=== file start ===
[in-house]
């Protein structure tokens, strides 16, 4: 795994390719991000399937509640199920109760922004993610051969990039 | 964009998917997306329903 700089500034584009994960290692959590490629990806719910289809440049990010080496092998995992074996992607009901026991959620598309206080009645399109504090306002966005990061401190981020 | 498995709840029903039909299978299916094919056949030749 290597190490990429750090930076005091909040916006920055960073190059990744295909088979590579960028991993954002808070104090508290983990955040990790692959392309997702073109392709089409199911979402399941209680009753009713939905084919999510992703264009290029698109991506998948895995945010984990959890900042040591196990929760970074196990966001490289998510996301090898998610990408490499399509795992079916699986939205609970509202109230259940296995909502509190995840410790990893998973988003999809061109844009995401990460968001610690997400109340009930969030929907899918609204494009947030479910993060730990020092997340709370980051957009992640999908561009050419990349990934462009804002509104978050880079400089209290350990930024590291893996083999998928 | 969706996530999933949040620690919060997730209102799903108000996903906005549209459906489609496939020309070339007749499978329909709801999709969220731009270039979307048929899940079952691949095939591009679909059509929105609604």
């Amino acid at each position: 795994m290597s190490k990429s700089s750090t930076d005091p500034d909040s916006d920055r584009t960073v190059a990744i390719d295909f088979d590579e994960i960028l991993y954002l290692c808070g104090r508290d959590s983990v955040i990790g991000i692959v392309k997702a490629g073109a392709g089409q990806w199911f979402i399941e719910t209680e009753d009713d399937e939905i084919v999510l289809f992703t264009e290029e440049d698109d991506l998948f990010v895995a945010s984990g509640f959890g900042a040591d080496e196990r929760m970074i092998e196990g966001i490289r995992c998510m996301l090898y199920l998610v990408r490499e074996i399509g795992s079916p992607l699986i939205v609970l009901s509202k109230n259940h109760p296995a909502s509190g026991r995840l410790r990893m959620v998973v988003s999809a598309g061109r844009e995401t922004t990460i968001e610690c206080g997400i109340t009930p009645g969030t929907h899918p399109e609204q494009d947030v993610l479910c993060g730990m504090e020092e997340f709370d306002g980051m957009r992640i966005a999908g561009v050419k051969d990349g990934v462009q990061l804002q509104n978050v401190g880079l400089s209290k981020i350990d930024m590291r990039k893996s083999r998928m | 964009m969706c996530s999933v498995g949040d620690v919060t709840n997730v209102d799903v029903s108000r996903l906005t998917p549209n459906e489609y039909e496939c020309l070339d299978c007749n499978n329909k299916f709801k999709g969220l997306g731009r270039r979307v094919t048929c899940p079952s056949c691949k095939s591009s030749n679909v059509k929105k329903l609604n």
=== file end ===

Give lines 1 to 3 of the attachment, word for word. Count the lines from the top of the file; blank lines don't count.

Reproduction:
[in-house]
């Protein structure tokens, strides 16, 4: 795994390719991000399937509640199920109760922004993610051969990039 | 964009998917997306329903 700089500034584009994960290692959590490629990806719910289809440049990010080496092998995992074996992607009901026991959620598309206080009645399109504090306002966005990061401190981020 | 498995709840029903039909299978299916094919056949030749 290597190490990429750090930076005091909040916006920055960073190059990744295909088979590579960028991993954002808070104090508290983990955040990790692959392309997702073109392709089409199911979402399941209680009753009713939905084919999510992703264009290029698109991506998948895995945010984990959890900042040591196990929760970074196990966001490289998510996301090898998610990408490499399509795992079916699986939205609970509202109230259940296995909502509190995840410790990893998973988003999809061109844009995401990460968001610690997400109340009930969030929907899918609204494009947030479910993060730990020092997340709370980051957009992640999908561009050419990349990934462009804002509104978050880079400089209290350990930024590291893996083999998928 | 969706996530999933949040620690919060997730209102799903108000996903906005549209459906489609496939020309070339007749499978329909709801999709969220731009270039979307048929899940079952691949095939591009679909059509929105609604």
């Amino acid at each position: 795994m290597s190490k990429s700089s750090t930076d005091p500034d909040s916006d920055r584009t960073v190059a990744i390719d295909f088979d590579e994960i960028l991993y954002l290692c808070g104090r508290d959590s983990v955040i990790g991000i692959v392309k997702a490629g073109a392709g089409q990806w199911f979402i399941e719910t209680e009753d009713d399937e939905i084919v999510l289809f992703t264009e290029e440049d698109d991506l998948f990010v895995a945010s984990g509640f959890g900042a040591d080496e196990r929760m970074i092998e196990g966001i490289r995992c998510m996301l090898y199920l998610v990408r490499e074996i399509g795992s079916p992607l699986i939205v609970l009901s509202k109230n259940h109760p296995a909502s509190g026991r995840l410790r990893m959620v998973v988003s999809a598309g061109r844009e995401t922004t990460i968001e610690c206080g997400i109340t009930p009645g969030t929907h899918p399109e609204q494009d947030v993610l479910c993060g730990m504090e020092e997340f709370d306002g980051m957009r992640i966005a999908g561009v050419k051969d990349g990934v462009q990061l804002q509104n978050v401190g880079l400089s209290k981020i350990d930024m590291r990039k893996s083999r998928m | 964009m969706c996530s999933v498995g949040d620690v919060t709840n997730v209102d799903v029903s108000r996903l906005t998917p549209n459906e489609y039909e496939c020309l070339d299978c007749n499978n329909k299916f709801k999709g969220l997306g731009r270039r979307v094919t048929c899940p079952s056949c691949k095939s591009s030749n679909v059509k929105k329903l609604n």